The long and winding road

ITIJ 203, December 2017
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Finding a suitable underwriting partner can be a long, complicated journey. At some stage, most insurers will put together the inevitable ‘beauty parade’ of underwriters. With a wide range of choice and different operating models, how can you be sure that you have invited the right people in to pitch?

Each insurer will have its own specific set of criteria that its underwriting partner will need to fulfil, and many are so specific that they end up underwriting their own policies. For other insurers, it is more straightforward to use a broker, who will do the leg work to make sure that insurer and underwriter can forge a suitable partnership. 

“Core to our travel proposition is the ability to select the appropriate underwriter for our partners,” Paul Firkins, business development director at UK-based broker Hood Group, told ITIJ. “Different underwriters have different philosophies, and depending on our client’s strategies, one may be more suitable than another. This whole view of the market allows us to act as a matchmaker in a very focused manner.”
Carl Carter, deputy managing director of Voyager Insurance, which has relationships with 15 difference insurers, said that his company has a lot to consider when choosing underwriters for its clients: brand; customer profile; product type; financial stability; regulation; in-house or third party assistance; and whether the company is licensed to write business in a certain class or geographic region.
There are so many different aspects to a travel insurance policy, and with each insurer wanting to tailor its product to its customers, finding an underwriter who can ‘write to fit’, so to speak, is essential, according to Richard Smith, managing director of the UK’s tifgroup: “Look for someone who will give you a tailored product that will fit the demographic of your customers and your strategic aim.” Like Carter, he also highlighted the importance of financial stability: “We’ve all seen insurers who have come into the market looking for volume and price [their] product accordingly, only to exit the market again when they cannot make the product work.” Such companies, he said, reflect badly on the wider travel insurance sector.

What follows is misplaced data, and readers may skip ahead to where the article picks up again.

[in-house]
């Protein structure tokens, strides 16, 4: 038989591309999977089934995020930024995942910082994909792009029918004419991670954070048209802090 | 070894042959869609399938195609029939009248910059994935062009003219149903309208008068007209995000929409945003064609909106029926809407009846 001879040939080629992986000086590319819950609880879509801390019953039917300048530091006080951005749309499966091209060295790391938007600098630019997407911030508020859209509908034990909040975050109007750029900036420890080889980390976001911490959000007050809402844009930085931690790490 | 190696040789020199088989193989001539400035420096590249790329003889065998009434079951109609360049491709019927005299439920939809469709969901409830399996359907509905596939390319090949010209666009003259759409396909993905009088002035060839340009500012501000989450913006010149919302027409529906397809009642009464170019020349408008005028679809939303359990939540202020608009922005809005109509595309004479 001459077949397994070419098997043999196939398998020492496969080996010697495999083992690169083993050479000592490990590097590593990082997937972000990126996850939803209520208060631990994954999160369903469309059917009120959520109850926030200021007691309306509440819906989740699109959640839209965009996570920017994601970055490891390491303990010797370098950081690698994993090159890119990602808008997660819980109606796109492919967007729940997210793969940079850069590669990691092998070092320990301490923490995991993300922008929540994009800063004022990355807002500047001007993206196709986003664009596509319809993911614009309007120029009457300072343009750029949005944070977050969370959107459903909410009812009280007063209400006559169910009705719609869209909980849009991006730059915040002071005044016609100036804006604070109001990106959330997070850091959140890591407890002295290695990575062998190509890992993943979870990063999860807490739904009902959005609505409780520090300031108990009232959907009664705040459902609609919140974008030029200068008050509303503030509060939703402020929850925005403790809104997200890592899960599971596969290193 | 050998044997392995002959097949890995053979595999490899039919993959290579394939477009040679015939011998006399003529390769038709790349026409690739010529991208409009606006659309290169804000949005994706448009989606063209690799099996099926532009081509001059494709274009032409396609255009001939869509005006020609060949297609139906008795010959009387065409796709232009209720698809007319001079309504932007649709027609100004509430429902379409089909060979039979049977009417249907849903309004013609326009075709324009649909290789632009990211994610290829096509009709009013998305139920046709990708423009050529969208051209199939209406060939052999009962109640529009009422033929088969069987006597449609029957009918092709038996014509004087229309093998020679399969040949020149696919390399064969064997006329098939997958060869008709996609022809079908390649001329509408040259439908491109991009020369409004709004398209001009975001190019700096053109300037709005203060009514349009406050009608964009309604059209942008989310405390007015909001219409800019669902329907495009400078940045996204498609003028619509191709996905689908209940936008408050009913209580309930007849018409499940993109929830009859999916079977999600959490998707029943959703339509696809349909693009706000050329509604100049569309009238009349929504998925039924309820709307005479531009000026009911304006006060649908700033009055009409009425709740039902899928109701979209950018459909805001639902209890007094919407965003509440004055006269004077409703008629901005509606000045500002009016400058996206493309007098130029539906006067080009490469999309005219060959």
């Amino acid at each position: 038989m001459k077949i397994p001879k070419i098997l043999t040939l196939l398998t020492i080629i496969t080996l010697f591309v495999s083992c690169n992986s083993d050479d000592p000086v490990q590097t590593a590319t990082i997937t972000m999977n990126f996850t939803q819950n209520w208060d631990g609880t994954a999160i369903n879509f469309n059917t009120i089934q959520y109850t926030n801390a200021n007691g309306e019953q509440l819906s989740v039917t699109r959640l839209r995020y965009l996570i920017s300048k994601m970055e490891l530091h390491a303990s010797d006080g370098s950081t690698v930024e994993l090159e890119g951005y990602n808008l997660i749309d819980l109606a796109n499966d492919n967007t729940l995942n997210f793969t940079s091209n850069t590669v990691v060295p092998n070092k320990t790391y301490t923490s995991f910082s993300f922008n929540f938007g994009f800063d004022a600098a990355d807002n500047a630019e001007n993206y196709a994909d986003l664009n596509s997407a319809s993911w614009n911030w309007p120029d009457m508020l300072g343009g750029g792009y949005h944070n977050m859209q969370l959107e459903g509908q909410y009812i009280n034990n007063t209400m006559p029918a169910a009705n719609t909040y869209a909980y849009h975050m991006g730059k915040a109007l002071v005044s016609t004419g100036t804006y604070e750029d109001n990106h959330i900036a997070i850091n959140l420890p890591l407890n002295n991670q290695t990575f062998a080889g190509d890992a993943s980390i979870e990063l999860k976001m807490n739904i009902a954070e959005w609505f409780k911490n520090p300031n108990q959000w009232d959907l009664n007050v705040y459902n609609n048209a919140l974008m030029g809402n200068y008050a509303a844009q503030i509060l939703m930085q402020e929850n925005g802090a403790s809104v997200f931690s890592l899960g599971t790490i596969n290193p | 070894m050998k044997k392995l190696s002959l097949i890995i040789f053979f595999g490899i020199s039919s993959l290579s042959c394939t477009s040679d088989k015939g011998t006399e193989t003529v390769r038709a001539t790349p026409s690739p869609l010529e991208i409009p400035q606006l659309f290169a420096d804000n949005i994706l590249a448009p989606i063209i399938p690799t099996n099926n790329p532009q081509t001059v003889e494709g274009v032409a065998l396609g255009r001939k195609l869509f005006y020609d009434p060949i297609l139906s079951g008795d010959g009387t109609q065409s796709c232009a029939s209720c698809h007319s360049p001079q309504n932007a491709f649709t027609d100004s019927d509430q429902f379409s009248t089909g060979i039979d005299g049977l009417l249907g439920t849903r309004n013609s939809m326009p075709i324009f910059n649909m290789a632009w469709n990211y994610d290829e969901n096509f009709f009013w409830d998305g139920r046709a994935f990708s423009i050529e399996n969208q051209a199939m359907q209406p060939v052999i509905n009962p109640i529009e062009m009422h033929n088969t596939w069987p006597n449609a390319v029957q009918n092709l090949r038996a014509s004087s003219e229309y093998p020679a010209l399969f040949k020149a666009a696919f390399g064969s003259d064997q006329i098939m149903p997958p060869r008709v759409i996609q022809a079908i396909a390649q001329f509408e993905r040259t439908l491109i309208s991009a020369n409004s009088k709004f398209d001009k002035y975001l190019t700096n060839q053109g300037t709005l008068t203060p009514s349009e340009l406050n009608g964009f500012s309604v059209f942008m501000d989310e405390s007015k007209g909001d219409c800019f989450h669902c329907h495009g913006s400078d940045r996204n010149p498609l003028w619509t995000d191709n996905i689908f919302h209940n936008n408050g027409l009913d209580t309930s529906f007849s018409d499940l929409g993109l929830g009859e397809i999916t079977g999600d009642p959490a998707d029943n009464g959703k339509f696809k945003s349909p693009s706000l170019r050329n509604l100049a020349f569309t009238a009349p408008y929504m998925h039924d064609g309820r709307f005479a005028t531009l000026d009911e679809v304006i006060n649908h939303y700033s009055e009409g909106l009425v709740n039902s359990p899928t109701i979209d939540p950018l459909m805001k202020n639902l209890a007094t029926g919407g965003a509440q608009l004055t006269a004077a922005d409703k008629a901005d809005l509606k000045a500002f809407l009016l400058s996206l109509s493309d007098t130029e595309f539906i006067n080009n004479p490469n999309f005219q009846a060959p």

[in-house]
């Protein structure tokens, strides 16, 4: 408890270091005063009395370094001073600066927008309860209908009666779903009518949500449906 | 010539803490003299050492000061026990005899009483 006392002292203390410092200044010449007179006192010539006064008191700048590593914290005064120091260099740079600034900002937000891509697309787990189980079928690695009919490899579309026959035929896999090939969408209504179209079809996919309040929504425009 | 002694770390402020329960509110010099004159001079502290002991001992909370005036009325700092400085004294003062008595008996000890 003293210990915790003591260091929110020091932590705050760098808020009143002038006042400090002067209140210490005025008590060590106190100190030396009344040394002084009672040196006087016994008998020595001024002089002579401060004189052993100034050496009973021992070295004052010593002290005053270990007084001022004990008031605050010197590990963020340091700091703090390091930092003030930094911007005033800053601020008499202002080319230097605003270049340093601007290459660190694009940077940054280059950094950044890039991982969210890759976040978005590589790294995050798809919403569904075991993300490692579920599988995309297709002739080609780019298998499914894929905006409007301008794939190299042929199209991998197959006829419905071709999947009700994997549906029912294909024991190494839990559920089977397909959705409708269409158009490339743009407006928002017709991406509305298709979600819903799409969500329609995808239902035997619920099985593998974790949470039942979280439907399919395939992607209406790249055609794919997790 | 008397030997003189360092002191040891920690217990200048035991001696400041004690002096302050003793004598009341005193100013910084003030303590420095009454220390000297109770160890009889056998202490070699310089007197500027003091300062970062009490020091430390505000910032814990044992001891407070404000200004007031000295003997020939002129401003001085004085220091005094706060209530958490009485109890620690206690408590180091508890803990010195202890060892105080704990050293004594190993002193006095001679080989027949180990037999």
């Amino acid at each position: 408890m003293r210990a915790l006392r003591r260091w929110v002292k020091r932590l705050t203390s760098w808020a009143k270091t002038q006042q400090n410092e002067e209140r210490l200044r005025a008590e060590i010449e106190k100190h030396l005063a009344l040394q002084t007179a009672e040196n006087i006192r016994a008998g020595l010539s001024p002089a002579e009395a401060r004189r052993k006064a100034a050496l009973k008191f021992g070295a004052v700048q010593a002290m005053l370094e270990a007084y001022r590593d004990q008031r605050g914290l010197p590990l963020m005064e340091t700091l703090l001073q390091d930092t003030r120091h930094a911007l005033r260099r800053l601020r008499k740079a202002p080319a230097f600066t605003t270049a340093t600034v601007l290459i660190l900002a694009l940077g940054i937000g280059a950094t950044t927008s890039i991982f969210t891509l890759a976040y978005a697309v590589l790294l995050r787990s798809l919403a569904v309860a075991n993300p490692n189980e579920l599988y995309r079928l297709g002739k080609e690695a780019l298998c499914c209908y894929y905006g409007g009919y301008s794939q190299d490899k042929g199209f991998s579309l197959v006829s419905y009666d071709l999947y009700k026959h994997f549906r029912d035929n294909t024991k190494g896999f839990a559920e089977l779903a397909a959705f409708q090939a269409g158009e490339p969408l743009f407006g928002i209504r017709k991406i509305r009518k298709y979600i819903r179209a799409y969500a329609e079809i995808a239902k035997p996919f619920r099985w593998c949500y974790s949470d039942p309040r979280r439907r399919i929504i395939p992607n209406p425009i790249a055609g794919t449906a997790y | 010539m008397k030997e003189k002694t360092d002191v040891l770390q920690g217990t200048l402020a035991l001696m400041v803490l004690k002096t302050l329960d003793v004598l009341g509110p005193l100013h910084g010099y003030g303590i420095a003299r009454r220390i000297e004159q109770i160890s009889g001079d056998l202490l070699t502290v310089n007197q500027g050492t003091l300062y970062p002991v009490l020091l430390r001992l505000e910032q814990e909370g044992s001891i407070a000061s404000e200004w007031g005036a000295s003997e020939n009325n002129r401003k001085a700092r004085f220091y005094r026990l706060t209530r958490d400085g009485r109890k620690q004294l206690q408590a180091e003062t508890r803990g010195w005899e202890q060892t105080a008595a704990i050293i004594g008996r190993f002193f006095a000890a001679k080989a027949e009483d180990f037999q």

Finding a niche
Avanti Travel Insurance in the UK specialises in providing cover for the impaired market, so its underwriting needs are slightly more complex than the average high-street company. Owner Glen Smith was adamant that Avanti travel insurance policies needed to be available to all, regardless of age, medical history, length of voyage and destination. While this insistence limited the choice of partners, these elements are a cornerstone of the company’s founding principle and a core base for the expansion of the brand. 
That said, it was not always an easy sell, according to Tracy Dennis of MS Amlin, formerly technical and compliance manager at Avanti, and many firms are understandably a little cautious of this market niche.
For Carter of Voyager, insurance benefits and limits are ‘rarely cast in stone’: “Because we design and manage so many differing types of travel insurance, this really does vary as to whether the product is a new one, whereby we need to ensure it and its levels of benefits are ‘fit for purpose’, versus whether it is a renewing product, which may also have certain minimum requirements for continuity reasons. In some circumstances, there may also be legal minimum requirements for cover; for example, in regards to ensuring a travel insurance product is compliant with Shengen visa requirements.”
Competitive pricing in this niche market can be difficult, and trying to find an underwriter that will offer the insurance benefits customers need while still keeping the policies affordable can be challenging. “Whilst it is essential for us to provide a great service, price is also important for our customers,” explained Dennis. “You will know the intricacies of pricing in your own sector and will push for fairness and transparency. For us, this meant that age bandings for pricing had to reflect real risk and be supported by actuarial statistics.”